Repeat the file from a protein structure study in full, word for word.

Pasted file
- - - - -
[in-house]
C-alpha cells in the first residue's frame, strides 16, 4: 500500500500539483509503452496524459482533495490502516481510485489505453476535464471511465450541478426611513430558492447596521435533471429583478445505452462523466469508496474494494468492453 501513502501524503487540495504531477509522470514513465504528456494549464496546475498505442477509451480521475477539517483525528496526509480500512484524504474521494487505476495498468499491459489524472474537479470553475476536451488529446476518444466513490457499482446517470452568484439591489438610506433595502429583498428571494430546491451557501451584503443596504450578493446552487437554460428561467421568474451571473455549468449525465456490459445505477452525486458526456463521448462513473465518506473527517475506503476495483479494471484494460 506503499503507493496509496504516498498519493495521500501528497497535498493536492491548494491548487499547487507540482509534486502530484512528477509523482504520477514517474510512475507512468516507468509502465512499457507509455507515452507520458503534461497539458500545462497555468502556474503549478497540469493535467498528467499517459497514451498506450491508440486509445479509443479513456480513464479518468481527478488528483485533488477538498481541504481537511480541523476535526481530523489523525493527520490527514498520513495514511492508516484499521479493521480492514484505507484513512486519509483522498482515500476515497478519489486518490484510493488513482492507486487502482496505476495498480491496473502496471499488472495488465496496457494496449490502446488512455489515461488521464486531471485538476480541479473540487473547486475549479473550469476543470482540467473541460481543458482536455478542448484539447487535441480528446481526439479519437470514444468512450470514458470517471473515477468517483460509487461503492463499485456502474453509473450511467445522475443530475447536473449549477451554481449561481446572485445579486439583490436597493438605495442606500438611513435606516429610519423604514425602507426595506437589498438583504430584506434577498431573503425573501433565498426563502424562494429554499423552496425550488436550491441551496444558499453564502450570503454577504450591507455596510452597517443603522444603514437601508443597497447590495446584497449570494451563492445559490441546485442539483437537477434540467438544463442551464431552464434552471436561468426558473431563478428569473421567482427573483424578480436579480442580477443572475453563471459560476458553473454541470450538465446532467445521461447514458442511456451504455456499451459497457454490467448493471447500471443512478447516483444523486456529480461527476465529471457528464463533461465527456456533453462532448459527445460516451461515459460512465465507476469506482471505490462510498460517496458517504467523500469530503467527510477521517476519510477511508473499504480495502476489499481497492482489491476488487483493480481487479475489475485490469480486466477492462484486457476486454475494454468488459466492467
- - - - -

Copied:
[in-house]
C-alpha cells in the first residue's frame, strides 16, 4: 500500500500539483509503452496524459482533495490502516481510485489505453476535464471511465450541478426611513430558492447596521435533471429583478445505452462523466469508496474494494468492453 501513502501524503487540495504531477509522470514513465504528456494549464496546475498505442477509451480521475477539517483525528496526509480500512484524504474521494487505476495498468499491459489524472474537479470553475476536451488529446476518444466513490457499482446517470452568484439591489438610506433595502429583498428571494430546491451557501451584503443596504450578493446552487437554460428561467421568474451571473455549468449525465456490459445505477452525486458526456463521448462513473465518506473527517475506503476495483479494471484494460 506503499503507493496509496504516498498519493495521500501528497497535498493536492491548494491548487499547487507540482509534486502530484512528477509523482504520477514517474510512475507512468516507468509502465512499457507509455507515452507520458503534461497539458500545462497555468502556474503549478497540469493535467498528467499517459497514451498506450491508440486509445479509443479513456480513464479518468481527478488528483485533488477538498481541504481537511480541523476535526481530523489523525493527520490527514498520513495514511492508516484499521479493521480492514484505507484513512486519509483522498482515500476515497478519489486518490484510493488513482492507486487502482496505476495498480491496473502496471499488472495488465496496457494496449490502446488512455489515461488521464486531471485538476480541479473540487473547486475549479473550469476543470482540467473541460481543458482536455478542448484539447487535441480528446481526439479519437470514444468512450470514458470517471473515477468517483460509487461503492463499485456502474453509473450511467445522475443530475447536473449549477451554481449561481446572485445579486439583490436597493438605495442606500438611513435606516429610519423604514425602507426595506437589498438583504430584506434577498431573503425573501433565498426563502424562494429554499423552496425550488436550491441551496444558499453564502450570503454577504450591507455596510452597517443603522444603514437601508443597497447590495446584497449570494451563492445559490441546485442539483437537477434540467438544463442551464431552464434552471436561468426558473431563478428569473421567482427573483424578480436579480442580477443572475453563471459560476458553473454541470450538465446532467445521461447514458442511456451504455456499451459497457454490467448493471447500471443512478447516483444523486456529480461527476465529471457528464463533461465527456456533453462532448459527445460516451461515459460512465465507476469506482471505490462510498460517496458517504467523500469530503467527510477521517476519510477511508473499504480495502476489499481497492482489491476488487483493480481487479475489475485490469480486466477492462484486457476486454475494454468488459466492467